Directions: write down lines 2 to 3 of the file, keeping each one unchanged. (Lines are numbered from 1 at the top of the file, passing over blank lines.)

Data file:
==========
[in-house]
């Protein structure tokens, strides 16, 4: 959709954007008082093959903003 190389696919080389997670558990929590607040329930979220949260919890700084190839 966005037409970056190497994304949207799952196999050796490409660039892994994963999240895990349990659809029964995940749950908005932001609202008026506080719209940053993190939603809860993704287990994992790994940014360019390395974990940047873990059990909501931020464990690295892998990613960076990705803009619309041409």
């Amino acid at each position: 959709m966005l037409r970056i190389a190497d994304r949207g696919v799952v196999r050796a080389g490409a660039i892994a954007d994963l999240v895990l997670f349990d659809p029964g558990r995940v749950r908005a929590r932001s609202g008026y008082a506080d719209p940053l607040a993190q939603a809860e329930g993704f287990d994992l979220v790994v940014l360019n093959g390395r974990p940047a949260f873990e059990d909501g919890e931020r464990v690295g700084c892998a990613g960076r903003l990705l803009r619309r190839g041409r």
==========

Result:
């Protein structure tokens, strides 16, 4: 959709954007008082093959903003 190389696919080389997670558990929590607040329930979220949260919890700084190839 966005037409970056190497994304949207799952196999050796490409660039892994994963999240895990349990659809029964995940749950908005932001609202008026506080719209940053993190939603809860993704287990994992790994940014360019390395974990940047873990059990909501931020464990690295892998990613960076990705803009619309041409």
């Amino acid at each position: 959709m966005l037409r970056i190389a190497d994304r949207g696919v799952v196999r050796a080389g490409a660039i892994a954007d994963l999240v895990l997670f349990d659809p029964g558990r995940v749950r908005a929590r932001s609202g008026y008082a506080d719209p940053l607040a993190q939603a809860e329930g993704f287990d994992l979220v790994v940014l360019n093959g390395r974990p940047a949260f873990e059990d909501g919890e931020r464990v690295g700084c892998a990613g960076r903003l990705l803009r619309r190839g041409r």